Microsoft Office programs all have handy recent files lists, the last 50 entries of which are stored in the registry, and which, given sufficient space, can be displayed in the applications themselves. But what if you wanted to retain those file lists for use with particular projects? That was the proposition put forward by a site visitor as the basis of a custom project that never materialised, but which intrigued me sufficiently to delve further. The results are the add-in subject of this page.
Run from Word, the add-in will display the recent file lists for Word, Excel, PowerPoint and Publisher (from the same Office version) from which those files can be opened. Nothing remarkable there, you could be forgiven for thinking, as the applications themselves do this, but the benefits here are that you can save complete lists as text files so, for example, the lists of files associated with a particular project may be displayed, edited and saved, and the files themselves opened from the lists.
The initially displayed lists are the lists stored by the applications in the registry. As such lists are limited to 50 items, that is the maximum number of items that would be displayed. Saved files do not have that limitation, so combined lists may be longer than 50 items.
The add-in provides two buttons at the start of the Home tab of the ribbons of Word 2007 and 2010
The first of the buttons begins the process, the other resets the default settings used by the add-in.
As this is a Word add-in the function begins by displaying the stored recent files list from Word. As with all the add-ins available from my web site, on first use (and whenever the option button is checked) a standard disclaimer text is displayed.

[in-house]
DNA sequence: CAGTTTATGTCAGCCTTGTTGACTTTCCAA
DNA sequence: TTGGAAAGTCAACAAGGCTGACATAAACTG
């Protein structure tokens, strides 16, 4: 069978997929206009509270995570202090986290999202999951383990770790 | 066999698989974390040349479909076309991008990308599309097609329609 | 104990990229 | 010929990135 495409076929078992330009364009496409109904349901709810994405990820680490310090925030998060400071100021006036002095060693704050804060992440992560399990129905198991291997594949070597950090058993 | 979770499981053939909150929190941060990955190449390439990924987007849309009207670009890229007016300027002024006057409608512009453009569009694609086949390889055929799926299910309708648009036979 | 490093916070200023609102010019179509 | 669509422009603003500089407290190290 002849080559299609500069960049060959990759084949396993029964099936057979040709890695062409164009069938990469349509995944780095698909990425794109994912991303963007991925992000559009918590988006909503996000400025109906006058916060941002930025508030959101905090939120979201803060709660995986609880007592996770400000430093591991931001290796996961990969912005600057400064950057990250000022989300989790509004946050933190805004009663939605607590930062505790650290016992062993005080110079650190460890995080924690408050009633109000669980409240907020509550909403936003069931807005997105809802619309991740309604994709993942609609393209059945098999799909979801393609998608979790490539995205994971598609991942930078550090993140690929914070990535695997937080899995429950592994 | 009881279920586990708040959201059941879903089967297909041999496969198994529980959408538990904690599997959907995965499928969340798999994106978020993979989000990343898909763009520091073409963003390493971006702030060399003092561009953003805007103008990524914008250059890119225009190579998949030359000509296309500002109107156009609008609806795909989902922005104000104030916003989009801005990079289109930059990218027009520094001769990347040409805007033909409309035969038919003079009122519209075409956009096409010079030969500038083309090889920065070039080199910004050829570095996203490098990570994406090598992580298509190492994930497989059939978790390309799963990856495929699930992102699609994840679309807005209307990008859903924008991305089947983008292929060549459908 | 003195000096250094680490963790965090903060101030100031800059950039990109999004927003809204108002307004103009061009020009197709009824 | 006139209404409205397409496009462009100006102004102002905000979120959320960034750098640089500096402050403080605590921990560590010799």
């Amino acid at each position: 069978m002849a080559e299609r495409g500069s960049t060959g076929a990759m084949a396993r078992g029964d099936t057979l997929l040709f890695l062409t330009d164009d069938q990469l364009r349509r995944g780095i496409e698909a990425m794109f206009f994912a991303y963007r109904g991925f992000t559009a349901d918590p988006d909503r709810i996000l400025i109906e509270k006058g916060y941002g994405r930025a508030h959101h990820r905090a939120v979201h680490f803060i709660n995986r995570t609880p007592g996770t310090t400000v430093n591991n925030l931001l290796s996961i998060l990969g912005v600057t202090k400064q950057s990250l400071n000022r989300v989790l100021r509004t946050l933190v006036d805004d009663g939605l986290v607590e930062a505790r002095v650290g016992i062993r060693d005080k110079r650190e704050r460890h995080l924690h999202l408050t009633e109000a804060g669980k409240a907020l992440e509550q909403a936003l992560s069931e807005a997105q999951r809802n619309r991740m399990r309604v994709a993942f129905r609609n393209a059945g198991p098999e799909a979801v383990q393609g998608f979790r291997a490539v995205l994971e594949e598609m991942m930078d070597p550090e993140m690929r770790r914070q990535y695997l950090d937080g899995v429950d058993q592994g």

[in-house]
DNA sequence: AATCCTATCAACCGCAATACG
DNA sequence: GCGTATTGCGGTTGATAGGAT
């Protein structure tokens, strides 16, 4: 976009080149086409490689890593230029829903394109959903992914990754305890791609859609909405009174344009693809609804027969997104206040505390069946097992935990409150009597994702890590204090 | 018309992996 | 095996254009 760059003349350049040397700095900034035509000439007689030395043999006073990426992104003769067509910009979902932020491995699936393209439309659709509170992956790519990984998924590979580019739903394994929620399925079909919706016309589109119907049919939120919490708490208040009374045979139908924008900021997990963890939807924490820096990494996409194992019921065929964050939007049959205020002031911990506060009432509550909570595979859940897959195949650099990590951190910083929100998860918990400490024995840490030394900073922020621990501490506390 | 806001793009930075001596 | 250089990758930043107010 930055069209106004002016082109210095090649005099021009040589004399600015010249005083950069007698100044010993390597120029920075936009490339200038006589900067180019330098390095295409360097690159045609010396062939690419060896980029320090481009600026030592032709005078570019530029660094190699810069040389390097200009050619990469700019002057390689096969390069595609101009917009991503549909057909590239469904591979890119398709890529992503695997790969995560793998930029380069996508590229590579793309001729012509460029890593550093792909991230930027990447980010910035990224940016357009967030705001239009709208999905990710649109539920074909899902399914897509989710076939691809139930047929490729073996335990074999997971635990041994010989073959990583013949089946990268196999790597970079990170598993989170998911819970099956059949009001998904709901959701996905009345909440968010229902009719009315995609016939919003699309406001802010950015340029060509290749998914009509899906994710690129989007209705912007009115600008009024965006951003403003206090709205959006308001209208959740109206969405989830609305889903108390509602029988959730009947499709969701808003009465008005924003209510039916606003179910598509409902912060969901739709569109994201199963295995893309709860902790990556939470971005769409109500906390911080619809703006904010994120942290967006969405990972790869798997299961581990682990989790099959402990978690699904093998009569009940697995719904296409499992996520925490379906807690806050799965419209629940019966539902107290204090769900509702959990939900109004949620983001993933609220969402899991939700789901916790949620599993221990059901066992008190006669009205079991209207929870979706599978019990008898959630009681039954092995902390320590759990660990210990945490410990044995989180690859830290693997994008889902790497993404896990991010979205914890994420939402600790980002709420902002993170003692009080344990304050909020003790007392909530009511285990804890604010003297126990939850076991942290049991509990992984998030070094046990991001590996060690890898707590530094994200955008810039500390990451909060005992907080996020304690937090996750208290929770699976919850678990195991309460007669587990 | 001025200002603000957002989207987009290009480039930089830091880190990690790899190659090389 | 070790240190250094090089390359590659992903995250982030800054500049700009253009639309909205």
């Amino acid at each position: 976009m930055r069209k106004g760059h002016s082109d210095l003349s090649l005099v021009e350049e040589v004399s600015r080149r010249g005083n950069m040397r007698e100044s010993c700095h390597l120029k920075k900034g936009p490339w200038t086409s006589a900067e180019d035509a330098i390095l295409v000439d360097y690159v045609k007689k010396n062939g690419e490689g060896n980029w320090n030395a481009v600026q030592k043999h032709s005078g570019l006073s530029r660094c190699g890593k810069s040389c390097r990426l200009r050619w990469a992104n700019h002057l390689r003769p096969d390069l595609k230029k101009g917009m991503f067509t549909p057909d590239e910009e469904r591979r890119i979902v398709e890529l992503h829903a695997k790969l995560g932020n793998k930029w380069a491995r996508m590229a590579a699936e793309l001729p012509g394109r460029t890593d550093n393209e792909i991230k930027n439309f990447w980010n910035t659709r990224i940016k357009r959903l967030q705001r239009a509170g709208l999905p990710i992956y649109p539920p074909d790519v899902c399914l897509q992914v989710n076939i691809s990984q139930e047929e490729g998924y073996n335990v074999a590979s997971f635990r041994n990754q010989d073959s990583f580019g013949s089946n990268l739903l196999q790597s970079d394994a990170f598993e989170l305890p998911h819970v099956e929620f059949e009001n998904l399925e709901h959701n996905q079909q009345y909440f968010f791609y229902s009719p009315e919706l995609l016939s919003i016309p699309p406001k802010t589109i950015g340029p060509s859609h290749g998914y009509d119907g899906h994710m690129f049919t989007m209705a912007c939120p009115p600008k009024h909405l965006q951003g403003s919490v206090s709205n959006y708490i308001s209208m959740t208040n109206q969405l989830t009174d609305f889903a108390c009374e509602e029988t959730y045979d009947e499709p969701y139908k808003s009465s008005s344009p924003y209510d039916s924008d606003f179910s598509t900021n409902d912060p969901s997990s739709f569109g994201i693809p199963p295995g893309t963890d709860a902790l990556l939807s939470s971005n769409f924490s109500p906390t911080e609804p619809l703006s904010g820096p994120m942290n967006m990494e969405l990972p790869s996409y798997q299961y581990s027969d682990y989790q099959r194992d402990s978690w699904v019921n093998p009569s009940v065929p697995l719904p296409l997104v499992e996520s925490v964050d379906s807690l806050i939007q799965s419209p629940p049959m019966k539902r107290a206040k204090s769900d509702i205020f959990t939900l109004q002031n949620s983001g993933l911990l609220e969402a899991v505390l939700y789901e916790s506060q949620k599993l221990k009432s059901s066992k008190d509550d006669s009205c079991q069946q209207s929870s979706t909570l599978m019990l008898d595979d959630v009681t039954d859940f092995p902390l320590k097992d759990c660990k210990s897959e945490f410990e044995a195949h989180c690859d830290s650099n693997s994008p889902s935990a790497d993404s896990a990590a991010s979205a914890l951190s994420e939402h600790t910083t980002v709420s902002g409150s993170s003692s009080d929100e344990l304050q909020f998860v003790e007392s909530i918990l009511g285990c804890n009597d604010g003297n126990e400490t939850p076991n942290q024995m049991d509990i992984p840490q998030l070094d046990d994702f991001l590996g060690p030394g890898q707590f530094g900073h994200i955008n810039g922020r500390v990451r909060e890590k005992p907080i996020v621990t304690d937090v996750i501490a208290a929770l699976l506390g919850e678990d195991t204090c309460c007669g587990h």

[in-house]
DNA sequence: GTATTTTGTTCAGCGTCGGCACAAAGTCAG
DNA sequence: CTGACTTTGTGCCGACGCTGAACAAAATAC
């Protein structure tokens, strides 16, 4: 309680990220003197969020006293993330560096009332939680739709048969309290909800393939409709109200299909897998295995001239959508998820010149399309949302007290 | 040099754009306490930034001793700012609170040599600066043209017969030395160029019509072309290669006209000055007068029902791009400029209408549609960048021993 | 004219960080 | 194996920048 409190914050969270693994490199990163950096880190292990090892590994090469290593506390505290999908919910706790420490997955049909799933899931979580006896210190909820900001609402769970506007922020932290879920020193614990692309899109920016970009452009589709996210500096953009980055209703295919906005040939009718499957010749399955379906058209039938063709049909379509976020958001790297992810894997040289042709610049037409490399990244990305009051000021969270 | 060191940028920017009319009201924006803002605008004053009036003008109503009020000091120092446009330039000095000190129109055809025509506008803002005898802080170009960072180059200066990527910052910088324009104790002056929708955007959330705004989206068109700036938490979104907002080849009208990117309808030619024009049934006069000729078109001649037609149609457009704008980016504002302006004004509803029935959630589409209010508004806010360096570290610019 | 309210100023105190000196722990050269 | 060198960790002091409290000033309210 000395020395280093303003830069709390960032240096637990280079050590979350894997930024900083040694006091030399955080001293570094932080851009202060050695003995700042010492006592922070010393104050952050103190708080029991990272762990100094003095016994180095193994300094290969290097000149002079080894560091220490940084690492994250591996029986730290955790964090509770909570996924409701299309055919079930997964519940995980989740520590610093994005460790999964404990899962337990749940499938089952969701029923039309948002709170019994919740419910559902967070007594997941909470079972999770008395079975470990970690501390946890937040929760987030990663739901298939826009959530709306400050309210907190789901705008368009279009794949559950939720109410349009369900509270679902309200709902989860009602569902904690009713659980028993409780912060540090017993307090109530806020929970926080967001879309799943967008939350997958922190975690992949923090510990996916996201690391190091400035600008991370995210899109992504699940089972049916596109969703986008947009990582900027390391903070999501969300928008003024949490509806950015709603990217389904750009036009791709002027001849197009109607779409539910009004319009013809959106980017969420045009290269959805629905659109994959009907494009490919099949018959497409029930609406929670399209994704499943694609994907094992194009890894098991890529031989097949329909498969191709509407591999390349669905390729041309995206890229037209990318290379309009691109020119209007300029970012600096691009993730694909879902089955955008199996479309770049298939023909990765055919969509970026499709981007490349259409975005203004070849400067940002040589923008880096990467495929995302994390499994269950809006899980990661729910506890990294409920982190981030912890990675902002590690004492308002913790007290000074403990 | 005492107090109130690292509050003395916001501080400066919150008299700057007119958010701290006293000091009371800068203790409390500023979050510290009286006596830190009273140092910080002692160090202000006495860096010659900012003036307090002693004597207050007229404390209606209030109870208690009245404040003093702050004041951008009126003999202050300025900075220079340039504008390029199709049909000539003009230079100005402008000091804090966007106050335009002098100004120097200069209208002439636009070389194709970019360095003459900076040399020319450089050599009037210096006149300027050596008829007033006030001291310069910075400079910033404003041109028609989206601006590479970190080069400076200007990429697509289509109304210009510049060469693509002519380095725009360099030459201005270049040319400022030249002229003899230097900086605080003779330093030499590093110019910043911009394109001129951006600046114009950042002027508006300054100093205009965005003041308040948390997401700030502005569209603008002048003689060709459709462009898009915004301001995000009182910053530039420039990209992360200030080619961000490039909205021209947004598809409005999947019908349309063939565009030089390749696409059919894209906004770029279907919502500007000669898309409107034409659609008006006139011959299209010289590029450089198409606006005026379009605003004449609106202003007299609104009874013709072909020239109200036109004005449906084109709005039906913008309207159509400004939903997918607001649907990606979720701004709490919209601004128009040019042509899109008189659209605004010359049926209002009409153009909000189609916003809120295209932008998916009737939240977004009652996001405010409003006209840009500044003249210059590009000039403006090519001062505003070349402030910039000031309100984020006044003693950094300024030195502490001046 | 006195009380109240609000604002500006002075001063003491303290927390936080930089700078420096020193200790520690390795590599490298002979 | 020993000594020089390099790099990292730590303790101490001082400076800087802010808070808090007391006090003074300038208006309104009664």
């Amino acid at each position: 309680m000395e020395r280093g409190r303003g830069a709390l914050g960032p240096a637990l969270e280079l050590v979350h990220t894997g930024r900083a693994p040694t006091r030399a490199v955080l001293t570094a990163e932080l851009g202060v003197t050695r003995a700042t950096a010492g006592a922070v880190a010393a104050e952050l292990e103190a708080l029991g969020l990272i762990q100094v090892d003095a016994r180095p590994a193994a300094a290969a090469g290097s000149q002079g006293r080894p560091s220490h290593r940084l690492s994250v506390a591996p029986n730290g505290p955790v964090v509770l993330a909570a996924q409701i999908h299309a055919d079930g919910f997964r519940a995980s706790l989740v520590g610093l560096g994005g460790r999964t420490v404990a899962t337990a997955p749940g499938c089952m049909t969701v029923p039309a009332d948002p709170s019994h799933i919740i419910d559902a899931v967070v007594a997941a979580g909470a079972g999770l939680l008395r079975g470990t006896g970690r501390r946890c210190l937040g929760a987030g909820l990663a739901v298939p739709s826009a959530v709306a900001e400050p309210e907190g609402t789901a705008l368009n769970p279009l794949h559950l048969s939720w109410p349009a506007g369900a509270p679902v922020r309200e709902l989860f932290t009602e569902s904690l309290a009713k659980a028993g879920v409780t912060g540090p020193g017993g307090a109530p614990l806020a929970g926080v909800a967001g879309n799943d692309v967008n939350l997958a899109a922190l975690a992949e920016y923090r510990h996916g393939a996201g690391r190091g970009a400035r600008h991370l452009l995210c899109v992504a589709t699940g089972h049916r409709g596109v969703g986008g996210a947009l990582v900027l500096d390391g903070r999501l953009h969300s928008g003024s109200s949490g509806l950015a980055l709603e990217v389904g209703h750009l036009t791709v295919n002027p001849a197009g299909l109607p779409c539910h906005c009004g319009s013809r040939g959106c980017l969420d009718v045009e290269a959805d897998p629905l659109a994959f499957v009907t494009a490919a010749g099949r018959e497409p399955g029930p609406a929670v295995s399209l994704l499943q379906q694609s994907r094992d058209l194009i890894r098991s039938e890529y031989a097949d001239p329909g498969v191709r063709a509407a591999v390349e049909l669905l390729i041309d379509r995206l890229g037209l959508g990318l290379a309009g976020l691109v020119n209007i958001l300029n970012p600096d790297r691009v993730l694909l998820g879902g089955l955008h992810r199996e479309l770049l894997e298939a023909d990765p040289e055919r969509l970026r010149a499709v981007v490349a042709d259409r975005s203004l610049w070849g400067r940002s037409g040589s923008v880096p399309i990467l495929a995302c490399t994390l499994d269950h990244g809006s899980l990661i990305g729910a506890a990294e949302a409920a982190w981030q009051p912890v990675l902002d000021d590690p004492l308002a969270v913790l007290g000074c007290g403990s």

Click one of the alternative option buttons to change the selection to Excel, PowerPoint or Publisher. Note that the backgrounds of the userform are colour coded to match the application colour schemes from Office 2010 as a simple reminder of which list you are working with and the captions on some of the buttons are context related to the selected application.
Note that the lists are checked to establish whether the named files are still present at the indicated locations. Any file missing is marked with an asterisk. If you attempt to open a missing file you will see a warning message.
Under the list box is a series of buttons. The appearance of these buttons is context sensitive, thus if you open a saved recent files list, the Save Current Recent Files List is superfluous and therefore not displayed. Remove an item from the list and the list displayed is not stored, so the button becomes visible again.
Inspired by a suggestion from a visitor to the web site, I have produced a function to display and edit custom recent files lists for Word, Excel, PowerPoint and Publisher.